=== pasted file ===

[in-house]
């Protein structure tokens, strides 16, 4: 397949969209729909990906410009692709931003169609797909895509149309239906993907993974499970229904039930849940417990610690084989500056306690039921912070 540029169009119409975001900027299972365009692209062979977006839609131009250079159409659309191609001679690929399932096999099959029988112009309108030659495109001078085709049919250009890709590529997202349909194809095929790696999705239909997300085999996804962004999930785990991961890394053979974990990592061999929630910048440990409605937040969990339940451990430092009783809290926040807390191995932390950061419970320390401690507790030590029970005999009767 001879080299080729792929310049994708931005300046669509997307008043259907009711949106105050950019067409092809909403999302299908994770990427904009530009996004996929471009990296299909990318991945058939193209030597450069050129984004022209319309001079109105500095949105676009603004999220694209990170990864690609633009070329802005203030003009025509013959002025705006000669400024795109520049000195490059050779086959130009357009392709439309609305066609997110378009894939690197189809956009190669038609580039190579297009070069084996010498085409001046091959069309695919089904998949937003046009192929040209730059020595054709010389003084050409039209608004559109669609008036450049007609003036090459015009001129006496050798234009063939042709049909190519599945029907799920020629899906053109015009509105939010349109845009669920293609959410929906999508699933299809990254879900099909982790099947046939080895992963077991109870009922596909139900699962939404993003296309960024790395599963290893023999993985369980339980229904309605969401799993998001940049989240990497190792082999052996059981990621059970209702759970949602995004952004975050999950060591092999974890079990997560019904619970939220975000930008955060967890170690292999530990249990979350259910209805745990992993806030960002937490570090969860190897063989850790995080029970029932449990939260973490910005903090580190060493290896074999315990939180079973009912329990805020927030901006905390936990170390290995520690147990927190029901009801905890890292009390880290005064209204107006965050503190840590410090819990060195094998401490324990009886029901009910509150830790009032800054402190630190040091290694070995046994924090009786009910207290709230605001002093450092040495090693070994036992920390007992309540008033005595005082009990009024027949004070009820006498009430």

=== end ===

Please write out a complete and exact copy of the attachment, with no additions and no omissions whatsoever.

[in-house]
């Protein structure tokens, strides 16, 4: 397949969209729909990906410009692709931003169609797909895509149309239906993907993974499970229904039930849940417990610690084989500056306690039921912070 540029169009119409975001900027299972365009692209062979977006839609131009250079159409659309191609001679690929399932096999099959029988112009309108030659495109001078085709049919250009890709590529997202349909194809095929790696999705239909997300085999996804962004999930785990991961890394053979974990990592061999929630910048440990409605937040969990339940451990430092009783809290926040807390191995932390950061419970320390401690507790030590029970005999009767 001879080299080729792929310049994708931005300046669509997307008043259907009711949106105050950019067409092809909403999302299908994770990427904009530009996004996929471009990296299909990318991945058939193209030597450069050129984004022209319309001079109105500095949105676009603004999220694209990170990864690609633009070329802005203030003009025509013959002025705006000669400024795109520049000195490059050779086959130009357009392709439309609305066609997110378009894939690197189809956009190669038609580039190579297009070069084996010498085409001046091959069309695919089904998949937003046009192929040209730059020595054709010389003084050409039209608004559109669609008036450049007609003036090459015009001129006496050798234009063939042709049909190519599945029907799920020629899906053109015009509105939010349109845009669920293609959410929906999508699933299809990254879900099909982790099947046939080895992963077991109870009922596909139900699962939404993003296309960024790395599963290893023999993985369980339980229904309605969401799993998001940049989240990497190792082999052996059981990621059970209702759970949602995004952004975050999950060591092999974890079990997560019904619970939220975000930008955060967890170690292999530990249990979350259910209805745990992993806030960002937490570090969860190897063989850790995080029970029932449990939260973490910005903090580190060493290896074999315990939180079973009912329990805020927030901006905390936990170390290995520690147990927190029901009801905890890292009390880290005064209204107006965050503190840590410090819990060195094998401490324990009886029901009910509150830790009032800054402190630190040091290694070995046994924090009786009910207290709230605001002093450092040495090693070994036992920390007992309540008033005595005082009990009024027949004070009820006498009430």